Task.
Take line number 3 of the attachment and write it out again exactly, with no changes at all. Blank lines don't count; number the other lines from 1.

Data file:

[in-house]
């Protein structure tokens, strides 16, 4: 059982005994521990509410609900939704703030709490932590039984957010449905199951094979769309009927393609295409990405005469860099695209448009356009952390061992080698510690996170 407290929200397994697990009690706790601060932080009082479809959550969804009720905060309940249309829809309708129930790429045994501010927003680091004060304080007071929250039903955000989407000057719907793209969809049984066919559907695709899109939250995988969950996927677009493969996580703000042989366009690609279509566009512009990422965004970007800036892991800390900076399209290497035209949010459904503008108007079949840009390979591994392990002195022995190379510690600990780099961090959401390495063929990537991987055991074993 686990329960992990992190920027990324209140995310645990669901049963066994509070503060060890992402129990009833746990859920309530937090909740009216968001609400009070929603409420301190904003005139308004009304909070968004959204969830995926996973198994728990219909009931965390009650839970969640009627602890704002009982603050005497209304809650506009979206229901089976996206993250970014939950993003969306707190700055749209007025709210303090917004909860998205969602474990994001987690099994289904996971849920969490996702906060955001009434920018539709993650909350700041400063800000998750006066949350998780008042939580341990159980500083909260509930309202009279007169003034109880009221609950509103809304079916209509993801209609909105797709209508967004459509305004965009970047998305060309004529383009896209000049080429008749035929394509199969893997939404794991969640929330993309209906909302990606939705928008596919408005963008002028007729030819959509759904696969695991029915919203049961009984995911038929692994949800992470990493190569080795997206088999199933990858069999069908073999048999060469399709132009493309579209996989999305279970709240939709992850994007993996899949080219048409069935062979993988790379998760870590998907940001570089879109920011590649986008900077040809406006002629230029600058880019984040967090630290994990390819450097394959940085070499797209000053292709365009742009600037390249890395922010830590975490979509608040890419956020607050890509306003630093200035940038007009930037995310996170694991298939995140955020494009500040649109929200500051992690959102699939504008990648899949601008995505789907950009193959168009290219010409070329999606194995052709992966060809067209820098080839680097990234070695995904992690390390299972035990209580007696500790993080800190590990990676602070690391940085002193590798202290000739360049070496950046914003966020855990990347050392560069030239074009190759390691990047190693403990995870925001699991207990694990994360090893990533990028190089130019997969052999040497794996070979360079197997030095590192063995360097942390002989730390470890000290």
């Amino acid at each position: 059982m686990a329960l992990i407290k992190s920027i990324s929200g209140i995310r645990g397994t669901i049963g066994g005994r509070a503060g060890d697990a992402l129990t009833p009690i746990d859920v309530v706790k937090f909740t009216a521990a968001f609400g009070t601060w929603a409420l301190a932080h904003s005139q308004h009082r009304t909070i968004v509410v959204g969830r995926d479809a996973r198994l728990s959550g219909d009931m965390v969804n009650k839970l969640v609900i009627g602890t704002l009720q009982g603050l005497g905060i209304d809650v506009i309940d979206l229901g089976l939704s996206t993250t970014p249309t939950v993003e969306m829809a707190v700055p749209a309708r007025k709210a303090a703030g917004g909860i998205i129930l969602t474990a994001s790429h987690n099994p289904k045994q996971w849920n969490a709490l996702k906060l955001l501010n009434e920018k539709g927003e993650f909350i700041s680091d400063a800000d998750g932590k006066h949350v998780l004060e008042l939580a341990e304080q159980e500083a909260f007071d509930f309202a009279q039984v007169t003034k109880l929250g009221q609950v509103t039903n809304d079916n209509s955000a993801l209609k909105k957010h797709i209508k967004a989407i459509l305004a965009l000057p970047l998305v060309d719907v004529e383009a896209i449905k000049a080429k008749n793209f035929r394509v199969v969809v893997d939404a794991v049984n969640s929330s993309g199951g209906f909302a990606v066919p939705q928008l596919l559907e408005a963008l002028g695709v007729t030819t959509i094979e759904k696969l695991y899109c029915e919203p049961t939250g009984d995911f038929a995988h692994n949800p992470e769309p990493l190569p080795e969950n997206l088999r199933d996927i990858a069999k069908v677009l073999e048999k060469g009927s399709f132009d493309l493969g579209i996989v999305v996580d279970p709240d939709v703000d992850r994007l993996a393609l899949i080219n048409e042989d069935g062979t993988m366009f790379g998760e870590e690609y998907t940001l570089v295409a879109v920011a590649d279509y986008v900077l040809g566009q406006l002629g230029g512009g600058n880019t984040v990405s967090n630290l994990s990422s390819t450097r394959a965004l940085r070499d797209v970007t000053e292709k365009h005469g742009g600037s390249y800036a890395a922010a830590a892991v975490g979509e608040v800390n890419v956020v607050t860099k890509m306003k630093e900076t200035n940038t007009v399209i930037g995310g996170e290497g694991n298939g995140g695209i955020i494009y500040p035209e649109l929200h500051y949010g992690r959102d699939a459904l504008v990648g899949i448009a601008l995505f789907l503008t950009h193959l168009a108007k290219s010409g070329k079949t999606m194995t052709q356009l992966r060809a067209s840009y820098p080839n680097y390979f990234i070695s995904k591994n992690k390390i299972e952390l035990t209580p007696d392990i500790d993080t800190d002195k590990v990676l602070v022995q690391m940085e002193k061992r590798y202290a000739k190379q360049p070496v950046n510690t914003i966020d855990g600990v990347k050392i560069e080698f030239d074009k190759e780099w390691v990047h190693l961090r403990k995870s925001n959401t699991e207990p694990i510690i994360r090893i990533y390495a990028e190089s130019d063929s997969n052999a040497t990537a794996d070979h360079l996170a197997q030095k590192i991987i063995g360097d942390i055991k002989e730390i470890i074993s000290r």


């Amino acid at each position: 059982m686990a329960l992990i407290k992190s920027i990324s929200g209140i995310r645990g397994t669901i049963g066994g005994r509070a503060g060890d697990a992402l129990t009833p009690i746990d859920v309530v706790k937090f909740t009216a521990a968001f609400g009070t601060w929603a409420l301190a932080h904003s005139q308004h009082r009304t909070i968004v509410v959204g969830r995926d479809a996973r198994l728990s959550g219909d009931m965390v969804n009650k839970l969640v609900i009627g602890t704002l009720q009982g603050l005497g905060i209304d809650v506009i309940d979206l229901g089976l939704s996206t993250t970014p249309t939950v993003e969306m829809a707190v700055p749209a309708r007025k709210a303090a703030g917004g909860i998205i129930l969602t474990a994001s790429h987690n099994p289904k045994q996971w849920n969490a709490l996702k906060l955001l501010n009434e920018k539709g927003e993650f909350i700041s680091d400063a800000d998750g932590k006066h949350v998780l004060e008042l939580a341990e304080q159980e500083a909260f007071d509930f309202a009279q039984v007169t003034k109880l929250g009221q609950v509103t039903n809304d079916n209509s955000a993801l209609k909105k957010h797709i209508k967004a989407i459509l305004a965009l000057p970047l998305v060309d719907v004529e383009a896209i449905k000049a080429k008749n793209f035929r394509v199969v969809v893997d939404a794991v049984n969640s929330s993309g199951g209906f909302a990606v066919p939705q928008l596919l559907e408005a963008l002028g695709v007729t030819t959509i094979e759904k696969l695991y899109c029915e919203p049961t939250g009984d995911f038929a995988h692994n949800p992470e769309p990493l190569p080795e969950n997206l088999r199933d996927i990858a069999k069908v677009l073999e048999k060469g009927s399709f132009d493309l493969g579209i996989v999305v996580d279970p709240d939709v703000d992850r994007l993996a393609l899949i080219n048409e042989d069935g062979t993988m366009f790379g998760e870590e690609y998907t940001l570089v295409a879109v920011a590649d279509y986008v900077l040809g566009q406006l002629g230029g512009g600058n880019t984040v990405s967090n630290l994990s990422s390819t450097r394959a965004l940085r070499d797209v970007t000053e292709k365009h005469g742009g600037s390249y800036a890395a922010a830590a892991v975490g979509e608040v800390n890419v956020v607050t860099k890509m306003k630093e900076t200035n940038t007009v399209i930037g995310g996170e290497g694991n298939g995140g695209i955020i494009y500040p035209e649109l929200h500051y949010g992690r959102d699939a459904l504008v990648g899949i448009a601008l995505f789907l503008t950009h193959l168009a108007k290219s010409g070329k079949t999606m194995t052709q356009l992966r060809a067209s840009y820098p080839n680097y390979f990234i070695s995904k591994n992690k390390i299972e952390l035990t209580p007696d392990i500790d993080t800190d002195k590990v990676l602070v022995q690391m940085e002193k061992r590798y202290a000739k190379q360049p070496v950046n510690t914003i966020d855990g600990v990347k050392i560069e080698f030239d074009k190759e780099w390691v990047h190693l961090r403990k995870s925001n959401t699991e207990p694990i510690i994360r090893i990533y390495a990028e190089s130019d063929s997969n052999a040497t990537a794996d070979h360079l996170a197997q030095k590192i991987i063995g360097d942390i055991k002989e730390i470890i074993s000290r």